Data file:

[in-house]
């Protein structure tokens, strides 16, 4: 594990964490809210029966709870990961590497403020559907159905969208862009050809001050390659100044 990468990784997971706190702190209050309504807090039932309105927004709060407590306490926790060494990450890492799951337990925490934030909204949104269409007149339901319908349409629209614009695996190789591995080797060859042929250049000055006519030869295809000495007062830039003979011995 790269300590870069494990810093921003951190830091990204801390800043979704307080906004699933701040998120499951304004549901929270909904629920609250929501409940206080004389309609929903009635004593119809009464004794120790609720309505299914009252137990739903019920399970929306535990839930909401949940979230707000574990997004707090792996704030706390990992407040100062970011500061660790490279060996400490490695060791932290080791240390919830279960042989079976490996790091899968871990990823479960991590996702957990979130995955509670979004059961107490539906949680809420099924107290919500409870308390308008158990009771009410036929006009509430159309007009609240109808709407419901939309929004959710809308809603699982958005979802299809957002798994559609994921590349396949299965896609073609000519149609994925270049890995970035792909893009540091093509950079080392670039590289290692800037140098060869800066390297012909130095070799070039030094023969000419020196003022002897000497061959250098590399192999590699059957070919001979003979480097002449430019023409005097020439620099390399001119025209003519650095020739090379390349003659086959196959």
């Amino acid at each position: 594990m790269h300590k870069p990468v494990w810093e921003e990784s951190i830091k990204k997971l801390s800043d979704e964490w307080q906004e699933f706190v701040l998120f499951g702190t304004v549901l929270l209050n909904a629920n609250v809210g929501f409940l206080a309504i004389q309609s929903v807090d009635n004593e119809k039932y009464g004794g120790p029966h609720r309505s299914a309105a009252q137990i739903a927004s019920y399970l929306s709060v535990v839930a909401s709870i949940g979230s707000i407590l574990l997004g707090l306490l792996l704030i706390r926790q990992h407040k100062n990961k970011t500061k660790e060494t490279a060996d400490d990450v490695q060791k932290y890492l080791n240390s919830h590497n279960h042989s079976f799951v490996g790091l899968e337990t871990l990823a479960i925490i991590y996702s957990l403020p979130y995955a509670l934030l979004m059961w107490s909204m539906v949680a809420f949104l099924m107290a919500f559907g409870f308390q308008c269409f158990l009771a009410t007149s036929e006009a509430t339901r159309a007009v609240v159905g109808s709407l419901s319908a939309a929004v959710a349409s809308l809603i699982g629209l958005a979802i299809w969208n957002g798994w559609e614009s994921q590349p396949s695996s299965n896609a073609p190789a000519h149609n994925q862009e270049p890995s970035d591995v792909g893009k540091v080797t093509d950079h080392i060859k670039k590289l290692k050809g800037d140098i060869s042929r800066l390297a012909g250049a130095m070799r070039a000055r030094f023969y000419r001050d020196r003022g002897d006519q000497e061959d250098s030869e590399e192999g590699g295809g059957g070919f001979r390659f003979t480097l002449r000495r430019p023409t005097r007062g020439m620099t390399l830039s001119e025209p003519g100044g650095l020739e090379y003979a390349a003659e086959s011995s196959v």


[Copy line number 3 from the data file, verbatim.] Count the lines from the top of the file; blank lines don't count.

């Amino acid at each position: 594990m790269h300590k870069p990468v494990w810093e921003e990784s951190i830091k990204k997971l801390s800043d979704e964490w307080q906004e699933f706190v701040l998120f499951g702190t304004v549901l929270l209050n909904a629920n609250v809210g929501f409940l206080a309504i004389q309609s929903v807090d009635n004593e119809k039932y009464g004794g120790p029966h609720r309505s299914a309105a009252q137990i739903a927004s019920y399970l929306s709060v535990v839930a909401s709870i949940g979230s707000i407590l574990l997004g707090l306490l792996l704030i706390r926790q990992h407040k100062n990961k970011t500061k660790e060494t490279a060996d400490d990450v490695q060791k932290y890492l080791n240390s919830h590497n279960h042989s079976f799951v490996g790091l899968e337990t871990l990823a479960i925490i991590y996702s957990l403020p979130y995955a509670l934030l979004m059961w107490s909204m539906v949680a809420f949104l099924m107290a919500f559907g409870f308390q308008c269409f158990l009771a009410t007149s036929e006009a509430t339901r159309a007009v609240v159905g109808s709407l419901s319908a939309a929004v959710a349409s809308l809603i699982g629209l958005a979802i299809w969208n957002g798994w559609e614009s994921q590349p396949s695996s299965n896609a073609p190789a000519h149609n994925q862009e270049p890995s970035d591995v792909g893009k540091v080797t093509d950079h080392i060859k670039k590289l290692k050809g800037d140098i060869s042929r800066l390297a012909g250049a130095m070799r070039a000055r030094f023969y000419r001050d020196r003022g002897d006519q000497e061959d250098s030869e590399e192999g590699g295809g059957g070919f001979r390659f003979t480097l002449r000495r430019p023409t005097r007062g020439m620099t390399l830039s001119e025209p003519g100044g650095l020739e090379y003979a390349a003659e086959s011995s196959v």